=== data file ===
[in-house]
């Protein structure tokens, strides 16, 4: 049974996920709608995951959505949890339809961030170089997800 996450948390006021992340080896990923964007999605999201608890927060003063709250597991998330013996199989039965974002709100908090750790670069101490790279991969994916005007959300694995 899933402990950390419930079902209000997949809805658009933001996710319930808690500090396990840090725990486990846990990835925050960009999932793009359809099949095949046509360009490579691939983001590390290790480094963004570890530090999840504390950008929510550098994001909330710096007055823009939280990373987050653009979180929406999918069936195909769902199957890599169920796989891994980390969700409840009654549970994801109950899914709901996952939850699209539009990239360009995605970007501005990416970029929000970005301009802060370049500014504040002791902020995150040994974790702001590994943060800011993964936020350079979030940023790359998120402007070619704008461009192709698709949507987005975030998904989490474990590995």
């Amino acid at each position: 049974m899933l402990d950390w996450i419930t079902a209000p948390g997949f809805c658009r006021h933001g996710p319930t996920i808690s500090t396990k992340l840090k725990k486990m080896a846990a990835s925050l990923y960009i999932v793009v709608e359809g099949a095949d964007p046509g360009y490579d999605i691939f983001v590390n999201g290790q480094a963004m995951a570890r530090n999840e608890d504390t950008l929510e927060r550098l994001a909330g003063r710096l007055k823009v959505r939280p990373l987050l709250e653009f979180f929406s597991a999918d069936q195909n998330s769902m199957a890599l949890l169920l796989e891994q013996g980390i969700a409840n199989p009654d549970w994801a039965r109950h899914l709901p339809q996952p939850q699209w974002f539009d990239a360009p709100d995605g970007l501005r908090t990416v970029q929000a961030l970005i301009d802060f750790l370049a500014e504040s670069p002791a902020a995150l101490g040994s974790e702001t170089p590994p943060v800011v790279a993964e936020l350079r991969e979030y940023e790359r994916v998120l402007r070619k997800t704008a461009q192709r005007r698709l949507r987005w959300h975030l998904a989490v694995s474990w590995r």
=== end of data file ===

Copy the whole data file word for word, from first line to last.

[in-house]
């Protein structure tokens, strides 16, 4: 049974996920709608995951959505949890339809961030170089997800 996450948390006021992340080896990923964007999605999201608890927060003063709250597991998330013996199989039965974002709100908090750790670069101490790279991969994916005007959300694995 899933402990950390419930079902209000997949809805658009933001996710319930808690500090396990840090725990486990846990990835925050960009999932793009359809099949095949046509360009490579691939983001590390290790480094963004570890530090999840504390950008929510550098994001909330710096007055823009939280990373987050653009979180929406999918069936195909769902199957890599169920796989891994980390969700409840009654549970994801109950899914709901996952939850699209539009990239360009995605970007501005990416970029929000970005301009802060370049500014504040002791902020995150040994974790702001590994943060800011993964936020350079979030940023790359998120402007070619704008461009192709698709949507987005975030998904989490474990590995």
């Amino acid at each position: 049974m899933l402990d950390w996450i419930t079902a209000p948390g997949f809805c658009r006021h933001g996710p319930t996920i808690s500090t396990k992340l840090k725990k486990m080896a846990a990835s925050l990923y960009i999932v793009v709608e359809g099949a095949d964007p046509g360009y490579d999605i691939f983001v590390n999201g290790q480094a963004m995951a570890r530090n999840e608890d504390t950008l929510e927060r550098l994001a909330g003063r710096l007055k823009v959505r939280p990373l987050l709250e653009f979180f929406s597991a999918d069936q195909n998330s769902m199957a890599l949890l169920l796989e891994q013996g980390i969700a409840n199989p009654d549970w994801a039965r109950h899914l709901p339809q996952p939850q699209w974002f539009d990239a360009p709100d995605g970007l501005r908090t990416v970029q929000a961030l970005i301009d802060f750790l370049a500014e504040s670069p002791a902020a995150l101490g040994s974790e702001t170089p590994p943060v800011v790279a993964e936020l350079r991969e979030y940023e790359r994916v998120l402007r070619k997800t704008a461009q192709r005007r698709l949507r987005w959300h975030l998904a989490v694995s474990w590995r």